You can make a horror movie scarier by watching it in the dark, and you can make an Ingmar Bergman film more distressing by watching it with your partner.
At the end of an ordinary horror movie, you feel reassured by the fact that none of it was real, that all the ghosts and monsters can't actually hurt you. But Bergman's films have no such release. Their horror could happen to you, to your relationship, to you and the person you love, sitting next to you in the same perduring unease.
So what does it say about our society that the most influential material of 2021 is Bergman's 1973 miniseries, Scenes from a Marriage, which supposedly increased the Swedish divorce rate after it aired?
After all, Bergman — the late director not only of Scenes but of dozens of other masterpieces like Persona, The Seventh Seal, and Fanny and Alexander — is indisputably having a moment. There's HBO's terrifically acted remake of Scenes from a Marriage, but also Master of None's queer retelling of the same story, and the Bergmanesque Malcolm & Marie and State of the Union, and Mia Hansen-Løve's wonderful hat-tip to the director in the forthcoming Bergman Island.
Perhaps this sudden uptick is just about access. The Criterion Collection released a box set of Bergman's work for his 100th birthday in 2018, and three years is long enough for that influence to show up in cinephiles' new productions. But Bergman's dominance this year also reflects a disquiet and malaise in our culture. The director's brooding work has a timely resonance in this pandemic year.
Bergman Island, especially, serves as a keystone for understanding 2021's Bergmanaissance. Airing at the New York Film Festival next weekend with an Oct. 15 theatrical release date, the movie marks the highly-anticipated return of Phantom Thread actress Vicky Krieps as Chris, a filmmaker who travels with her husband Tony (Tim Roth) to work on their screenplays on Fårö. The small, windswept Baltic Sea island was Bergman's adopted home until his death in 2007. Hansen-Løve (who, like Chris, partners with a beloved director more than 20 years her senior) explores many of the same themes that tormented Bergman, though she breaks with the director by choosing a frame of optimism.
It is Chris who best sums up the reason we're drawn to Bergman's work still. After watching his 1972 film Cries and Whispers — which wrestles with questions of mortality and God — she describes it as being "like a horror movie without catharsis." The romantic and spiritual isolation Bergman depicts isn't escapable in modern life. That's why the legend of Scenes from a Marriage causing so many divorces has endured: It's believable. Unlike tales of ghosts and monsters, Bergman's work has a funny way of bleeding into real life.
That's especially true now. Why invent fictional horrors when we're basically living in our own horror movie, between the COVID-19 pandemic and our political ennui in the face of environmental catastrophe? Far more compelling for us are the stories that prick at a quieter sort of torment, the kind that plays out entirely within a single household. Though he never lived to see these strange times, Bergman remains the master of this particular tonal atmosphere. While the pandemic isn't prominent in any of this year's Bergman-inspired projects, the claustrophobic premises feel immediately familiar.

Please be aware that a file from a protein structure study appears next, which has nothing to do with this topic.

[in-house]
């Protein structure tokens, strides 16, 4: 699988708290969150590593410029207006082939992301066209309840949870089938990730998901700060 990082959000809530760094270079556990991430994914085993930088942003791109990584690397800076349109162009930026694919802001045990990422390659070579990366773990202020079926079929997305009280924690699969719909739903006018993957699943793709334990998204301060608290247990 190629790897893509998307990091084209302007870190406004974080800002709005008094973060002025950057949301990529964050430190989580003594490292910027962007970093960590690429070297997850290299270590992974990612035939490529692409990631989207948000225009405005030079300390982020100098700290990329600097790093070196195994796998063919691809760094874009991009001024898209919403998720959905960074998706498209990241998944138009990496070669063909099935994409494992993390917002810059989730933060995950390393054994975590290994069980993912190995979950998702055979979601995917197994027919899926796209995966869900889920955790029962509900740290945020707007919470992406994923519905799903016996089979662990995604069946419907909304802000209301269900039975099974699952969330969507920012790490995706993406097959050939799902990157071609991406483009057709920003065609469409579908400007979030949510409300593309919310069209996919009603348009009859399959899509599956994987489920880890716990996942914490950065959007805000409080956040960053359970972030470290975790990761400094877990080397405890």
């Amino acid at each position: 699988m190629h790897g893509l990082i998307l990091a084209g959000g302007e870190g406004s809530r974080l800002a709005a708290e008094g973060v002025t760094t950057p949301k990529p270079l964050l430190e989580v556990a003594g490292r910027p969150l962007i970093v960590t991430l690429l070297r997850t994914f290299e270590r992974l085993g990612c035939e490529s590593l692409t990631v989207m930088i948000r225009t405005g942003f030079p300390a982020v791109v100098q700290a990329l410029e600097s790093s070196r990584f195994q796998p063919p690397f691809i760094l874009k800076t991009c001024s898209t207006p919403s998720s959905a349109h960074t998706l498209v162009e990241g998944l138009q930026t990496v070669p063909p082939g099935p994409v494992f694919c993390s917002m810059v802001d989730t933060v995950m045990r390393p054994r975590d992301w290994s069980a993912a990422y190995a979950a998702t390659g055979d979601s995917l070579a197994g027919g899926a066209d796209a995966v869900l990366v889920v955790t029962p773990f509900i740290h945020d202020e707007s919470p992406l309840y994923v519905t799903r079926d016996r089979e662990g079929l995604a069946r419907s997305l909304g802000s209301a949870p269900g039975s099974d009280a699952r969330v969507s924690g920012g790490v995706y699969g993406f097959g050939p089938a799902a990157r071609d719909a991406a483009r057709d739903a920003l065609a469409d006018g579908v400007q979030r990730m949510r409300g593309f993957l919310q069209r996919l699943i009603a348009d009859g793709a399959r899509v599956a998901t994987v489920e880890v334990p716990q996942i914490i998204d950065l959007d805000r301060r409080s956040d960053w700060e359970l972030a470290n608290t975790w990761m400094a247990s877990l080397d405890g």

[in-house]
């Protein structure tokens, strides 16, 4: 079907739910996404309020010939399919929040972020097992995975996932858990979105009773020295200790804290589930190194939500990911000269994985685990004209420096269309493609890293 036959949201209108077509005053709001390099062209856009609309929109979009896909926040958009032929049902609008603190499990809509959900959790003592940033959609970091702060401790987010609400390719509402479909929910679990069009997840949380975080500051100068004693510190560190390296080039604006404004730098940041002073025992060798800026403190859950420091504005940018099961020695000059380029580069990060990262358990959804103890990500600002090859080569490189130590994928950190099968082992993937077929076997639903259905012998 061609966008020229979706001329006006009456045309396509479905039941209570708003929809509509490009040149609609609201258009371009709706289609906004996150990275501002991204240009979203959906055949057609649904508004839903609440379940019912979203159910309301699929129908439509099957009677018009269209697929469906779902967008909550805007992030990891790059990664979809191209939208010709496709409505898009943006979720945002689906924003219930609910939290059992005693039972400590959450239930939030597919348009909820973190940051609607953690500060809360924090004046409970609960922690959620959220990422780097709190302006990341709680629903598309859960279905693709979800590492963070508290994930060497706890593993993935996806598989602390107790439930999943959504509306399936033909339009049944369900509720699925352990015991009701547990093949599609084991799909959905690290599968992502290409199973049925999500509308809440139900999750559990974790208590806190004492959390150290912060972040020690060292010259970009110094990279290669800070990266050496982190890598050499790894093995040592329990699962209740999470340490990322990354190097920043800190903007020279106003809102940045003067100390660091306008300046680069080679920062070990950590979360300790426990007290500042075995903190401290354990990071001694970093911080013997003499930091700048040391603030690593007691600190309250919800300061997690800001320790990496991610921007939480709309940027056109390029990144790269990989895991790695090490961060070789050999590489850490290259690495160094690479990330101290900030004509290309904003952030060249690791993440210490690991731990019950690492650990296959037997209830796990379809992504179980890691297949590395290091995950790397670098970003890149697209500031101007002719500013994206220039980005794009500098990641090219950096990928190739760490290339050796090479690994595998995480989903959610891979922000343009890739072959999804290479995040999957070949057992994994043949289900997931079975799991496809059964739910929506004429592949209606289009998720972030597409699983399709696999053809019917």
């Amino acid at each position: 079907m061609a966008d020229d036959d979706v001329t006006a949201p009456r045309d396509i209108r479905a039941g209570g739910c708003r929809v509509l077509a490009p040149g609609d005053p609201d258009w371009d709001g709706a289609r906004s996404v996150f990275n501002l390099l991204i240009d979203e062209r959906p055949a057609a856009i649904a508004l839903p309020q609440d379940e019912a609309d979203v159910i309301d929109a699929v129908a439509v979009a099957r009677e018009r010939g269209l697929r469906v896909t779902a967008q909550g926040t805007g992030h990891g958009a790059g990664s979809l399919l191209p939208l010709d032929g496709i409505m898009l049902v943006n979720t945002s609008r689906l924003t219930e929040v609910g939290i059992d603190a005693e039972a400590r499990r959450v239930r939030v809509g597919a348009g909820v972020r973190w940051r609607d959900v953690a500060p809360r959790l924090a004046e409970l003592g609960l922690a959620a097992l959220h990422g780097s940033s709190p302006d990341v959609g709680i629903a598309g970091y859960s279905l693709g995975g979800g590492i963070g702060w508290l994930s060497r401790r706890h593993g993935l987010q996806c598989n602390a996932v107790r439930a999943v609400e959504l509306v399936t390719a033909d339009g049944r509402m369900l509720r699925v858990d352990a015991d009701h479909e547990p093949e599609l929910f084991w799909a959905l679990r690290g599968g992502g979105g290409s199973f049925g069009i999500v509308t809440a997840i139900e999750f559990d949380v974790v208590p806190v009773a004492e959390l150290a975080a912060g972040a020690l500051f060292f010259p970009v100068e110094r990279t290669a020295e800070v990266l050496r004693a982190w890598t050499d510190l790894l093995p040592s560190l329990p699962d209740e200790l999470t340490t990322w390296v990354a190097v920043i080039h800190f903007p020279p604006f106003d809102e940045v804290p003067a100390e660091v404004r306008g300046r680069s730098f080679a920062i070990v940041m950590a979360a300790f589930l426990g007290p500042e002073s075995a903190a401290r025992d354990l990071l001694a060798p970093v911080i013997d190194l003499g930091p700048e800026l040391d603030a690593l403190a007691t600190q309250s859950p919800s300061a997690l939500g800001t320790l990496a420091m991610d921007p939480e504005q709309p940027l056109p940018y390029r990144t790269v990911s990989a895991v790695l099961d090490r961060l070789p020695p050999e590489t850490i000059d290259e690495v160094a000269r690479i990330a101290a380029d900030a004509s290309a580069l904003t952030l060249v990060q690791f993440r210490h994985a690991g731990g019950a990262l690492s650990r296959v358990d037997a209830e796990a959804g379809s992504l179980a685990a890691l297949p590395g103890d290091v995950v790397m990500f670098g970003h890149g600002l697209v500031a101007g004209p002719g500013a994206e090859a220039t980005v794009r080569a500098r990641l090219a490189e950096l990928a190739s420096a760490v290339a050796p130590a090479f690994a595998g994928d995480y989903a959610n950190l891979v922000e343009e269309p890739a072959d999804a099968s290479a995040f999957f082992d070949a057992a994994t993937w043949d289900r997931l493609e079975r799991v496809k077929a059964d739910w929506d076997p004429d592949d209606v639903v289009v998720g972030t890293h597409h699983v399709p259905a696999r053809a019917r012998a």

There's a simple, practical element to Bergman's resurgence as well: It's easier and safer to produce small-scale dramas during a pandemic. HBO's Scenes from a Marriage plays into that observation quite literally, showing the cast and crew in masks getting ready before the actors enter the sets. That fusion of our pandemic-era reality with the fictional exploration of the suffocating expectations of a partnership highlights the already-obvious parallels when we're living on top of each other. Fårö, quarantine: Both, it turns out, are perfect isolation chambers for examining people under extreme domestic and spiritual pressure.
At the same time, Bergman's works are distant enough from current events that they don't retraumatize us. They permit self-analysis with a welcome detachment. We can look at ourselves through the lens of another era's problems. Indeed, while the director can still stoke a sense of dread, there's a sense watching things like HBO's Scenes that we've survived the dreadful things that preoccupied Bergman. It's not insignificant that Bergman Island ends in a way that isn't Bergmanesque at all, that there's a peace to it which the legendary filmmaker never quite found.
At one point in Bergman Island, Chris and Tony are told that above all else, Bergman believed in ghosts. It's fitting, then, to see the director make a return now, to find his ectoplasmic fingerprints on our culture once more. For though Bergman's work dealt with physical, spiritual, and romantic isolation during his lifetime, these many years later his projects are reminders of all who've encountered these monsters before us — and endured.